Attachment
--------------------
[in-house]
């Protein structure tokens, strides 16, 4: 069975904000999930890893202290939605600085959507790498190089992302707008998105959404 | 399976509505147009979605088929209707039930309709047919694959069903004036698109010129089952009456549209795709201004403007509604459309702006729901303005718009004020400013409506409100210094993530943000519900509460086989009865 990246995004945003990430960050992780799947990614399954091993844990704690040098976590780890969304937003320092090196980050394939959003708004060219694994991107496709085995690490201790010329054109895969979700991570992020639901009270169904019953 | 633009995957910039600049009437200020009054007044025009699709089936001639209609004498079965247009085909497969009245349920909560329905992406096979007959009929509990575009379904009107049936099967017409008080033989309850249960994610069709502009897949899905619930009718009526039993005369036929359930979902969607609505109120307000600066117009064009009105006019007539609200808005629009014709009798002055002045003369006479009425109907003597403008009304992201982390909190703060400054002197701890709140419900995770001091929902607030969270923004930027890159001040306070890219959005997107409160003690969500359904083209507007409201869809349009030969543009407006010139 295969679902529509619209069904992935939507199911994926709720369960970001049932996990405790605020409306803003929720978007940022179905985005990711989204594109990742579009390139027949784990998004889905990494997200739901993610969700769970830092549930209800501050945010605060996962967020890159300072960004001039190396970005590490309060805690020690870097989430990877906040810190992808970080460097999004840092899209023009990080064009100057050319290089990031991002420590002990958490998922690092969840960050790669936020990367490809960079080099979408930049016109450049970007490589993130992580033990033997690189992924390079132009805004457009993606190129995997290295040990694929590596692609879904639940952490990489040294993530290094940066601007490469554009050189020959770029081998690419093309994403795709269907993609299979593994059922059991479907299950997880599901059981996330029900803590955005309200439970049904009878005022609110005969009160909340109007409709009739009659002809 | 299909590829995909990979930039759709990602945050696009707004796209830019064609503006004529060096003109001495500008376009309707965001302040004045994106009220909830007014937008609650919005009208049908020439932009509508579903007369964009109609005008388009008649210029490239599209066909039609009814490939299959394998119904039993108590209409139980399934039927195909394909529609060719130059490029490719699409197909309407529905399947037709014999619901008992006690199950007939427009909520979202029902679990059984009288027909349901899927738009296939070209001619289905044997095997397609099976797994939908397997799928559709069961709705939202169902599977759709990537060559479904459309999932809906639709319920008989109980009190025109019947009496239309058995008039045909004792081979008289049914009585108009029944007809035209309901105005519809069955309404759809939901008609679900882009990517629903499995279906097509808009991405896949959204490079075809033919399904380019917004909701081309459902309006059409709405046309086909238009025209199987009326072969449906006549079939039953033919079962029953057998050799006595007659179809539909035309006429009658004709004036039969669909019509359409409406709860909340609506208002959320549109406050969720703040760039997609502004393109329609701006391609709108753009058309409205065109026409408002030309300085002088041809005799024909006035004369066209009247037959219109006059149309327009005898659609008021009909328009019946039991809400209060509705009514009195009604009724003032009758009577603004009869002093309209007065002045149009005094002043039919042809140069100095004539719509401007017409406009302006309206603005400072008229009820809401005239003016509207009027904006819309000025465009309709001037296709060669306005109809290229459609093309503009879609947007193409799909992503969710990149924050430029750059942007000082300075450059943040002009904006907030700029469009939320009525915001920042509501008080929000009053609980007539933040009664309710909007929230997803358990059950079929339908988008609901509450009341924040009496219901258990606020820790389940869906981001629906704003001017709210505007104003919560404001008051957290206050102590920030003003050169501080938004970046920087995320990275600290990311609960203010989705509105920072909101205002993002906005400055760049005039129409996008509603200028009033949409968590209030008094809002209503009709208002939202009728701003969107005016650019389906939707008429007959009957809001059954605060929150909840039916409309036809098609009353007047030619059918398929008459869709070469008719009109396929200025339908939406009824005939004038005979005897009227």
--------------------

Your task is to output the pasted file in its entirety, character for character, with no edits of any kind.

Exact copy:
[in-house]
């Protein structure tokens, strides 16, 4: 069975904000999930890893202290939605600085959507790498190089992302707008998105959404 | 399976509505147009979605088929209707039930309709047919694959069903004036698109010129089952009456549209795709201004403007509604459309702006729901303005718009004020400013409506409100210094993530943000519900509460086989009865 990246995004945003990430960050992780799947990614399954091993844990704690040098976590780890969304937003320092090196980050394939959003708004060219694994991107496709085995690490201790010329054109895969979700991570992020639901009270169904019953 | 633009995957910039600049009437200020009054007044025009699709089936001639209609004498079965247009085909497969009245349920909560329905992406096979007959009929509990575009379904009107049936099967017409008080033989309850249960994610069709502009897949899905619930009718009526039993005369036929359930979902969607609505109120307000600066117009064009009105006019007539609200808005629009014709009798002055002045003369006479009425109907003597403008009304992201982390909190703060400054002197701890709140419900995770001091929902607030969270923004930027890159001040306070890219959005997107409160003690969500359904083209507007409201869809349009030969543009407006010139 295969679902529509619209069904992935939507199911994926709720369960970001049932996990405790605020409306803003929720978007940022179905985005990711989204594109990742579009390139027949784990998004889905990494997200739901993610969700769970830092549930209800501050945010605060996962967020890159300072960004001039190396970005590490309060805690020690870097989430990877906040810190992808970080460097999004840092899209023009990080064009100057050319290089990031991002420590002990958490998922690092969840960050790669936020990367490809960079080099979408930049016109450049970007490589993130992580033990033997690189992924390079132009805004457009993606190129995997290295040990694929590596692609879904639940952490990489040294993530290094940066601007490469554009050189020959770029081998690419093309994403795709269907993609299979593994059922059991479907299950997880599901059981996330029900803590955005309200439970049904009878005022609110005969009160909340109007409709009739009659002809 | 299909590829995909990979930039759709990602945050696009707004796209830019064609503006004529060096003109001495500008376009309707965001302040004045994106009220909830007014937008609650919005009208049908020439932009509508579903007369964009109609005008388009008649210029490239599209066909039609009814490939299959394998119904039993108590209409139980399934039927195909394909529609060719130059490029490719699409197909309407529905399947037709014999619901008992006690199950007939427009909520979202029902679990059984009288027909349901899927738009296939070209001619289905044997095997397609099976797994939908397997799928559709069961709705939202169902599977759709990537060559479904459309999932809906639709319920008989109980009190025109019947009496239309058995008039045909004792081979008289049914009585108009029944007809035209309901105005519809069955309404759809939901008609679900882009990517629903499995279906097509808009991405896949959204490079075809033919399904380019917004909701081309459902309006059409709405046309086909238009025209199987009326072969449906006549079939039953033919079962029953057998050799006595007659179809539909035309006429009658004709004036039969669909019509359409409406709860909340609506208002959320549109406050969720703040760039997609502004393109329609701006391609709108753009058309409205065109026409408002030309300085002088041809005799024909006035004369066209009247037959219109006059149309327009005898659609008021009909328009019946039991809400209060509705009514009195009604009724003032009758009577603004009869002093309209007065002045149009005094002043039919042809140069100095004539719509401007017409406009302006309206603005400072008229009820809401005239003016509207009027904006819309000025465009309709001037296709060669306005109809290229459609093309503009879609947007193409799909992503969710990149924050430029750059942007000082300075450059943040002009904006907030700029469009939320009525915001920042509501008080929000009053609980007539933040009664309710909007929230997803358990059950079929339908988008609901509450009341924040009496219901258990606020820790389940869906981001629906704003001017709210505007104003919560404001008051957290206050102590920030003003050169501080938004970046920087995320990275600290990311609960203010989705509105920072909101205002993002906005400055760049005039129409996008509603200028009033949409968590209030008094809002209503009709208002939202009728701003969107005016650019389906939707008429007959009957809001059954605060929150909840039916409309036809098609009353007047030619059918398929008459869709070469008719009109396929200025339908939406009824005939004038005979005897009227």